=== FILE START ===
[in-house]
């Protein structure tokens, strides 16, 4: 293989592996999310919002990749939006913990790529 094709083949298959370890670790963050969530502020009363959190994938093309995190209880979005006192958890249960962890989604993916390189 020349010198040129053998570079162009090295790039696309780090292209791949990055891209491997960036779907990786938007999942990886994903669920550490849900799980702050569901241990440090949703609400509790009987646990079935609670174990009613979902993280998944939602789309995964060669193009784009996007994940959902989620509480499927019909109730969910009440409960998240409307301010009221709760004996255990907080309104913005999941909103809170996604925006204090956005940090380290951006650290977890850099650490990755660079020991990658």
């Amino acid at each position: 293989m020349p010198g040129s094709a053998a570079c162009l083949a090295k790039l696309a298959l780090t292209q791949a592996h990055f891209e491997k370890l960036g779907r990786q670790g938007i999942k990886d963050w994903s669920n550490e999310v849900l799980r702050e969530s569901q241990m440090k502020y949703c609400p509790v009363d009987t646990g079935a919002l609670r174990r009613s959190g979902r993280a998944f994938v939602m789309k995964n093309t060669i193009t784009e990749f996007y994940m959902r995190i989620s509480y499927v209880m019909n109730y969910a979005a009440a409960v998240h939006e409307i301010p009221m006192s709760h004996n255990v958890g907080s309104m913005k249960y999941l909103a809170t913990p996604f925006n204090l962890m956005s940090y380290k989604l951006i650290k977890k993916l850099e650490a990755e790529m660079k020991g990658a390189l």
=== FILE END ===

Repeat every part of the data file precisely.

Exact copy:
[in-house]
């Protein structure tokens, strides 16, 4: 293989592996999310919002990749939006913990790529 094709083949298959370890670790963050969530502020009363959190994938093309995190209880979005006192958890249960962890989604993916390189 020349010198040129053998570079162009090295790039696309780090292209791949990055891209491997960036779907990786938007999942990886994903669920550490849900799980702050569901241990440090949703609400509790009987646990079935609670174990009613979902993280998944939602789309995964060669193009784009996007994940959902989620509480499927019909109730969910009440409960998240409307301010009221709760004996255990907080309104913005999941909103809170996604925006204090956005940090380290951006650290977890850099650490990755660079020991990658």
């Amino acid at each position: 293989m020349p010198g040129s094709a053998a570079c162009l083949a090295k790039l696309a298959l780090t292209q791949a592996h990055f891209e491997k370890l960036g779907r990786q670790g938007i999942k990886d963050w994903s669920n550490e999310v849900l799980r702050e969530s569901q241990m440090k502020y949703c609400p509790v009363d009987t646990g079935a919002l609670r174990r009613s959190g979902r993280a998944f994938v939602m789309k995964n093309t060669i193009t784009e990749f996007y994940m959902r995190i989620s509480y499927v209880m019909n109730y969910a979005a009440a409960v998240h939006e409307i301010p009221m006192s709760h004996n255990v958890g907080s309104m913005k249960y999941l909103a809170t913990p996604f925006n204090l962890m956005s940090y380290k989604l951006i650290k977890k993916l850099e650490a990755e790529m660079k020991g990658a390189l």